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BUNN et al. v. LANDERS et al.
POPE, Presiding Judge.
Wrongful death. Pike Superior Court. Before Judge Miller.
Plaintiffs William Bunn and Debra Bunn are the surviving parents of Nathan Bunn. After Nathan was killed while riding in a go-cart, they brought a wrongful death action against the driver of the go-cart, defendant Dusty Dunbar; his parents, defendants James Dunbar and Denise Dunbar; his paternal grandmother, defendant Helen Landers; and both of his maternal grandparents, defendants Hazel Nix and Douglas Nix. The trial court granted summary judgment to all of the defendants. On appeal, the Bunns contend that the trial court erred in granting summary judgment to Dusty's parents and grandparents. They do not, however, appeal the grant of summary judgment to Dusty. Upon review, we affirm.
Construed most favorably to the Bunns, the facts of this case demonstrate that on July 5, 1995, Helen Landers took Dusty to visit Nathan at his home. After the visit, Landers asked for and received permission from the Bunns to take Nathan with her and Dusty to the Nixs' residence. Once there, Dusty and Nathan, both of whom were nearly nine years old, went into a front room to play while Landers and Mrs. Nix stayed in the kitchen in the back of the house, talking and drinking coffee. Shortly thereafter, Dusty and Nathan went outside through the front door and began riding a go-cart owned by Dusty's father, James. Dusty drove and Nathan rode as a passenger. During this time, Dusty entered the road in front of the Nixs' home and collided with a car driven by a person who is not a party to the underlying lawsuit. The collision resulted in Nathan's death.
1. The Bunns contend that the trial court erred in determining that no issue of material fact existed regarding the Nixs' liability for Nathan's death, and thus, in granting the Nixs' motion for summary judgment. We disagree.
The undisputed facts of this case demonstrate that at the time of his death, Nathan was a social guest at the Nixs' residence. As a social guest, Nathan was a licensee and not an invitee. Bowers v. Grizzle, 214 Ga. App. 718, 720 (4) (448 SE2d 759) (1994); Riley v. Brasunas, 210 Ga. App. 865, 866 (1) (438 SE2d 113) (1993). Under Georgia law, a property owner is liable only for wilful and wanton injuries caused to a licensee. OCGA 51-3-2 (b); Bowers, 214 Ga. App. at 720 (4); Riley, 210 Ga. App. at 867 (1). As the trial court determined, there is no evidence in this case demonstrating any wilful or wanton act or omission on the Nixs' part that caused Nathan's tragic death.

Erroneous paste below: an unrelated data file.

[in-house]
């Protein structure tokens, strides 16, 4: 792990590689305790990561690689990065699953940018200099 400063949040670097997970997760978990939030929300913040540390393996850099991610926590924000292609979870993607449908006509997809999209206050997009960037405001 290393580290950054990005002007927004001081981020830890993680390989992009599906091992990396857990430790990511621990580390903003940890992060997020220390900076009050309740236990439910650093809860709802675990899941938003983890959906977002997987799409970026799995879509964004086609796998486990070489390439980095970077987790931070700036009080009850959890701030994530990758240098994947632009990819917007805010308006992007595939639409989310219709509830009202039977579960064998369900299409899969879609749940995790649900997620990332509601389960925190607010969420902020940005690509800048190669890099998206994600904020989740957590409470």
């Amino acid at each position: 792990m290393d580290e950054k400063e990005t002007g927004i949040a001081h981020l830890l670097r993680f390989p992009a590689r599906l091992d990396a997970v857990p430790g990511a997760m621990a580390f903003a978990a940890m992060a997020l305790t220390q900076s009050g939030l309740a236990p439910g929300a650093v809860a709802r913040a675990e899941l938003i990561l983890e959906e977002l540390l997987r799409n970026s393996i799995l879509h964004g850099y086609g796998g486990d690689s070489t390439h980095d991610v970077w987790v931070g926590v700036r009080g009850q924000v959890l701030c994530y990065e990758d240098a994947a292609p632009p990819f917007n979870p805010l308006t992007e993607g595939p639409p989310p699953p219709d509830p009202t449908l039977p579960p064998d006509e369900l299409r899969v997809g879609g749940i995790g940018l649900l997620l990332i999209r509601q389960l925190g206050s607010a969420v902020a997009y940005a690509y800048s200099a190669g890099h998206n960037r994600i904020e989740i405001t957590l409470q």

It is undisputed that the go-cart was not owned by the Nixs, and that at the time of the accident, Mr. Nix was not even at home. Although Mrs. Nix was at home, she specifically testified by affidavit and in her deposition that she believed Nathan and Dusty were playing inside the house and never heard them leave or use the go-cart. Contrary to the Bunns' contention, there is nothing more than speculation and conjecture in the record to suggest otherwise. Nor is there more than mere speculation and conjecture that Mrs. Nix had given permission to the children to go outside and ride the go-cart, or that she had any knowledge that Nathan and Dusty had a desire to do so. Such speculation and conjecture is insufficient to create even an inference which would bar summary judgment in favor of the Nixs. See Taylor v. N.I.L., Inc., 221 Ga. App. 99, 100 (470 SE2d 491) (1996); Brumbelow v. City of Rome, 215 Ga. App. 321, 322 (450 SE2d 345) (1994). And in the absence of evidence that Dusty had a propensity to leave the house and use the go-cart without permission or supervision, Mrs. Nix was not required to keep an unremitting watch and restraint over Dusty and Nathan, or the go-cart. Thus, her failure to do so also does not create a genuine issue of material fact as to the Nixs' liability in this case. See Scarboro v. Lauk, 133 Ga. App. 359, 361-362 (3) (210 SE2d 848) (1974).
Because there simply is no evidence that the Nixs breached any duty they owed to Nathan, the trial court properly granted their summary judgment motion. Bowers, 214 Ga. App. at 720 (4).
2. "When a person undertakes to control and watch over a young child, even without compensation, he becomes responsible for injury to the child through his negligence, and his duty to use reasonable care to protect the child is not measured by what his duty would have been to a social guest or licensee." (Citations and punctuation omitted.) Riley, 210 Ga. App. at 868 (2). "The measure of precaution that must be taken by one having a child in his care, who stands in no relation to the child except that he has undertaken to care for it, is that care which a prudent person would exercise under like circumstances. As a general rule, a person who undertakes the control and supervision of a child, even without compensation, has the duty to use reasonable care to protect the child from injury. Such person is not an insurer of the safety of the child. He is required only to use reasonable care commensurate with the reasonably foreseeable risk of harm." (Citations and punctuation omitted.) Wallace v. Boys Club &c., 211 Ga. App. 534, 535 (1) (439 SE2d 746) (1993).